Thursday, January 30, 2014

the berdache in LGBT history month

I performed tonight at the launch of Scottish LGBT History Month.

I was proud to do so.

I wanted to perform a historical poem. I chose my "The Berdache Speaks". Historical because I wrote in the early nineties and because when I performed it in the Traverse bar it was the first time I had come out in public.

Historical because the 'berdache' were historical figures, and I believe still live openly in the present.

'Berdache' is not the term in current use: it was, as the poem shows,  originally a term of abuse. "Two Spirit people" would be the English term, although we also have other more beautiful words:

Winkte

Nadleehe

Hwame.

And many more....

Not everyone is perhaps aware that the Native American cultures are one of the many world cultures that understand there are more than two genders.

What amazed me was especially the fact that adolescent boys, if they felt deep in their hearts that their identity was not male, were ale to share their identity with the tribe elders; renounce male dress and social roles; dress as women and follow female occupations.

And that they would be accepted and honoured in their community.

I was 18 when I first heard of this. I was working as a nurse in Dingleton Mental Hospita; ,just outside Melrose. I could not say that I knew myself as a transsexual then because it was 1968 and the word was not in common use.

I, for one, had never heard it.

Who I was, as far as I could tell, was unspeakable.

I felt utterly alone. There was no-one I could talk to, and no-one, I was convinced could ever help me.

The information the world gave me was that people like me were like pantomime dames


Laughable. Ridiculous. Grotesque.

My other source of information was a terrifying film called "Psycho"


From which I learnt that a man in a dress was unspeakably sick and sad and mad and dangerous.

A well meaning acquaintance lent me Erik Erickson's book, "Childhood and Society", apparently to give me the chance to read and understand Freud's theories on childhood.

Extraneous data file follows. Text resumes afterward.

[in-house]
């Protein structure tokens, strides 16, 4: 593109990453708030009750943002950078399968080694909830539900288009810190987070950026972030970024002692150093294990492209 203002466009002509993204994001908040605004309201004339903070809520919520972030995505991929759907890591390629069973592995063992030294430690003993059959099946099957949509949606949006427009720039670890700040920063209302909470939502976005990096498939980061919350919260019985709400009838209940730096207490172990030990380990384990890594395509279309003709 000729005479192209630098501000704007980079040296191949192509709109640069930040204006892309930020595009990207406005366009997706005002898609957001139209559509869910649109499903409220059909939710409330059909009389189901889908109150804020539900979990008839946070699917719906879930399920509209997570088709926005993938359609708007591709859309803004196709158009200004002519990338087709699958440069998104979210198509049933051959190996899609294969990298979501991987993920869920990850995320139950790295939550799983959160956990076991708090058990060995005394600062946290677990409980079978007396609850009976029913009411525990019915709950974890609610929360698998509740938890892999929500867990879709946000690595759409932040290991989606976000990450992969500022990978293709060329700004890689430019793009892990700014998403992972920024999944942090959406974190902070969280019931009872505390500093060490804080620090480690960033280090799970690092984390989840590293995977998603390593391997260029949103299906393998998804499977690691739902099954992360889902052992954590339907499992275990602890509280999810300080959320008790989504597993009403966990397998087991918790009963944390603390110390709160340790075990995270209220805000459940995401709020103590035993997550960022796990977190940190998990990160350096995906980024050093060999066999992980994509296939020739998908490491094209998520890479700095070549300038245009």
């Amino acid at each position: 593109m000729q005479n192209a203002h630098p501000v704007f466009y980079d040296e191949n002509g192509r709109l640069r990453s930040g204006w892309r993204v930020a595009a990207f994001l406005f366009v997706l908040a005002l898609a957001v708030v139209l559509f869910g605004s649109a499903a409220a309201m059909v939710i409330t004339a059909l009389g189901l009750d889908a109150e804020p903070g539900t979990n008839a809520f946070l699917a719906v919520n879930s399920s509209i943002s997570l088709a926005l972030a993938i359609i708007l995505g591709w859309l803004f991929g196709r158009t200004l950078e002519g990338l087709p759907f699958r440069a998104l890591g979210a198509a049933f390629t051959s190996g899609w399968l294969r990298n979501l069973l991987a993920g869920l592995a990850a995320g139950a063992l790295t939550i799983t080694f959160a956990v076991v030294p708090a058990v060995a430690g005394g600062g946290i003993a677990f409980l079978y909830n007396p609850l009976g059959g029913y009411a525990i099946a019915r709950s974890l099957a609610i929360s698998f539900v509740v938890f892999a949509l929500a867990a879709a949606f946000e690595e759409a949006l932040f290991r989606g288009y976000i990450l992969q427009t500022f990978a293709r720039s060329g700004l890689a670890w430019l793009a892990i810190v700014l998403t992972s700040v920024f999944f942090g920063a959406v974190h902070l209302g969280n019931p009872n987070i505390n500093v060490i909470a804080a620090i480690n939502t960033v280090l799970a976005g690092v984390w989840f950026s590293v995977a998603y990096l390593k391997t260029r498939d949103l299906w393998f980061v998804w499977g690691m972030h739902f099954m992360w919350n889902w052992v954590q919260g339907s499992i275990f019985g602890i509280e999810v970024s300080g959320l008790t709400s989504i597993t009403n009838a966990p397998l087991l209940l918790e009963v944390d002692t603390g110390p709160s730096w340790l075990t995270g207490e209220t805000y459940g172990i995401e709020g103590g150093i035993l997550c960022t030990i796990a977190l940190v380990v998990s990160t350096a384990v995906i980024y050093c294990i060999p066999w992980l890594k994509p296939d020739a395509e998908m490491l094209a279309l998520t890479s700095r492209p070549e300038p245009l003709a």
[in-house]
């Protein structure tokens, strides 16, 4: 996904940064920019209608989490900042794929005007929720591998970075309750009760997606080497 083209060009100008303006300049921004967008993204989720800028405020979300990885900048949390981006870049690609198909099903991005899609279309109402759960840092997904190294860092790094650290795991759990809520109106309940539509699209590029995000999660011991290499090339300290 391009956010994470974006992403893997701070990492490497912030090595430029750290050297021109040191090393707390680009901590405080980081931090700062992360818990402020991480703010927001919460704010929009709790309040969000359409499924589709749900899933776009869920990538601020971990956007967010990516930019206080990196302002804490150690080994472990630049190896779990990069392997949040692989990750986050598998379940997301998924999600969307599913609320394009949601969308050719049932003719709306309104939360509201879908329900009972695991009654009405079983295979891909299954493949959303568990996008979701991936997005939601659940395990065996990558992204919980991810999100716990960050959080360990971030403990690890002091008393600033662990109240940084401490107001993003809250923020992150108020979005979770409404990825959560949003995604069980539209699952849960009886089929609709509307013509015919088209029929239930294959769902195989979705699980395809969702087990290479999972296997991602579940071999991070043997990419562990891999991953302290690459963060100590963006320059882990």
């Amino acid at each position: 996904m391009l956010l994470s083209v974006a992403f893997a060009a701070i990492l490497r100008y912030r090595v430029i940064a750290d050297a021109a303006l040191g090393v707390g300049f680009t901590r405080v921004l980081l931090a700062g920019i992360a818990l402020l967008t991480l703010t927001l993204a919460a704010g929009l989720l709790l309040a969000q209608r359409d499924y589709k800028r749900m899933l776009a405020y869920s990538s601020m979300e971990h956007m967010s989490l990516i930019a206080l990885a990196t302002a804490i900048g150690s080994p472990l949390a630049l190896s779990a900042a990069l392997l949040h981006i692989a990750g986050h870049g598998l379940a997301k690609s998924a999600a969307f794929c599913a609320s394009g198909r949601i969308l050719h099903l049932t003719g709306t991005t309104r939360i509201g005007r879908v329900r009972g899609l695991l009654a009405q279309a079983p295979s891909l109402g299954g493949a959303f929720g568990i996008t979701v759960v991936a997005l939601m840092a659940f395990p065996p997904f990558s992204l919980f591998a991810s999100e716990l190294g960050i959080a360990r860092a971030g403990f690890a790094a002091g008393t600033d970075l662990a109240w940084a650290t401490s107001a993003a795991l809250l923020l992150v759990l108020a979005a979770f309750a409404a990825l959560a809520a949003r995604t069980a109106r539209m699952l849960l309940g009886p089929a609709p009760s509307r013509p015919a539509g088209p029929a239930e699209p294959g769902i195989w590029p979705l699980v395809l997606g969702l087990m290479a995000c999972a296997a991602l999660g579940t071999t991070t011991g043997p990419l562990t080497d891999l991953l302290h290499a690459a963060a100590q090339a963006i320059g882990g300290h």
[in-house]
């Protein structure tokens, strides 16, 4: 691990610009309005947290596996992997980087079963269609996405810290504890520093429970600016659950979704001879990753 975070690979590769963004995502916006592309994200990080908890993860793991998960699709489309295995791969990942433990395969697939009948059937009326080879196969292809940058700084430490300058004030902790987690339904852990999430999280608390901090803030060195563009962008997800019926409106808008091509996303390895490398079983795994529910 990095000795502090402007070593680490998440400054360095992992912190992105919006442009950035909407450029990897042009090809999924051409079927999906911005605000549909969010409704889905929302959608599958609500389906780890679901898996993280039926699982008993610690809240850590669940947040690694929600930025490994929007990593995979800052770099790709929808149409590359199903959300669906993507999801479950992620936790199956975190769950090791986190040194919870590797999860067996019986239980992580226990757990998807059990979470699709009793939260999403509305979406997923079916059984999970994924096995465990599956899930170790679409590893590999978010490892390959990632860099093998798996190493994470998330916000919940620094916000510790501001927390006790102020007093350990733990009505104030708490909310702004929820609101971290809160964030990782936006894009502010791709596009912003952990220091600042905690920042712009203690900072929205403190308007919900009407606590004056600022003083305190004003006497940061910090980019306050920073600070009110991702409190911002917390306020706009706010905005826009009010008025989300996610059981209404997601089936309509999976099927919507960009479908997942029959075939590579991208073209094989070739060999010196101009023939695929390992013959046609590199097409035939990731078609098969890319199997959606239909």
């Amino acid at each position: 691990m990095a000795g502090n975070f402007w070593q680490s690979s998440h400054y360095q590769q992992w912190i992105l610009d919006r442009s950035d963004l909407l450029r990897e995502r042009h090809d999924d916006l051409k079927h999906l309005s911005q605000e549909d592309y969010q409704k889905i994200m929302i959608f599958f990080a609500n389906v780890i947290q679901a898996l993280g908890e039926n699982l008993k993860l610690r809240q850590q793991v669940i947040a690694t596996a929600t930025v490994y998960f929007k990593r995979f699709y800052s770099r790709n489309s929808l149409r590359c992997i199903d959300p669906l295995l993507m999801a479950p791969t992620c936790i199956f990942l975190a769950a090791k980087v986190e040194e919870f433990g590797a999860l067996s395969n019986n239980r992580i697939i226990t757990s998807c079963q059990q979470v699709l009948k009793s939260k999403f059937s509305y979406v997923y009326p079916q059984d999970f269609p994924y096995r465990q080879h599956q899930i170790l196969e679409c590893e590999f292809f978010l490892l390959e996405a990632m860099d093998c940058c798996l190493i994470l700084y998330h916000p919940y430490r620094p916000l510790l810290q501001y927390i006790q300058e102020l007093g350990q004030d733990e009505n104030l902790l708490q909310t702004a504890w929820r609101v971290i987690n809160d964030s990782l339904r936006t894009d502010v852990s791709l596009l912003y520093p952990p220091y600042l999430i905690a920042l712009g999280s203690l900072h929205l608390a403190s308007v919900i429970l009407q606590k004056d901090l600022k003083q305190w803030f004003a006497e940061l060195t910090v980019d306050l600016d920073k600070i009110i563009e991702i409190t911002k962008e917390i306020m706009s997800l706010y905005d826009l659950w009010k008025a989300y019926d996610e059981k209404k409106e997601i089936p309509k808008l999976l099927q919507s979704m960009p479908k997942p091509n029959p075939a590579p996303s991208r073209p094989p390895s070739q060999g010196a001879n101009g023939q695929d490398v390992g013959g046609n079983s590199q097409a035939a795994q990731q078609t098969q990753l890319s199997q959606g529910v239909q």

Instead I learnt about us, about the two spirit people. I learnt I was not alone; that people like me had lived before me, and lived happily, and that there had been societies in which we were accepted and honoured.

It was my first encounter with LGBT history.

And it save my life.

The Berdache Speaks:

"So there I was sitting at my loom
weaving.
And this man came in. Distracted me. He was wearing trousers.
(These barbarians have no shame)
Watching me. Muttering under his breath.
Writing in a book.

"An Account of the Manners and Customs of the Native North Americans. Or Redskins.
It must be confessed that in these parts effeminacy and lewdness are carried to the greatest excess. Men are seen to wear the dress of women without a blush. And seen to so debase themselves as to perform those occupations peculiar to that sex. From this follows a corruption of morals past all expression."

He did seem a bit upset.
But I couldn't understand a word he was saying.

"These creatures are termed berdache.
From the French bardache. And the Italian bardascio. And the Spanish bardajo.
Meaning catamite.
The most degraded form of human life."

I was thirteen when my vision came.
my clan were hunters, yet
I could not dispatch the deer felled by the arrow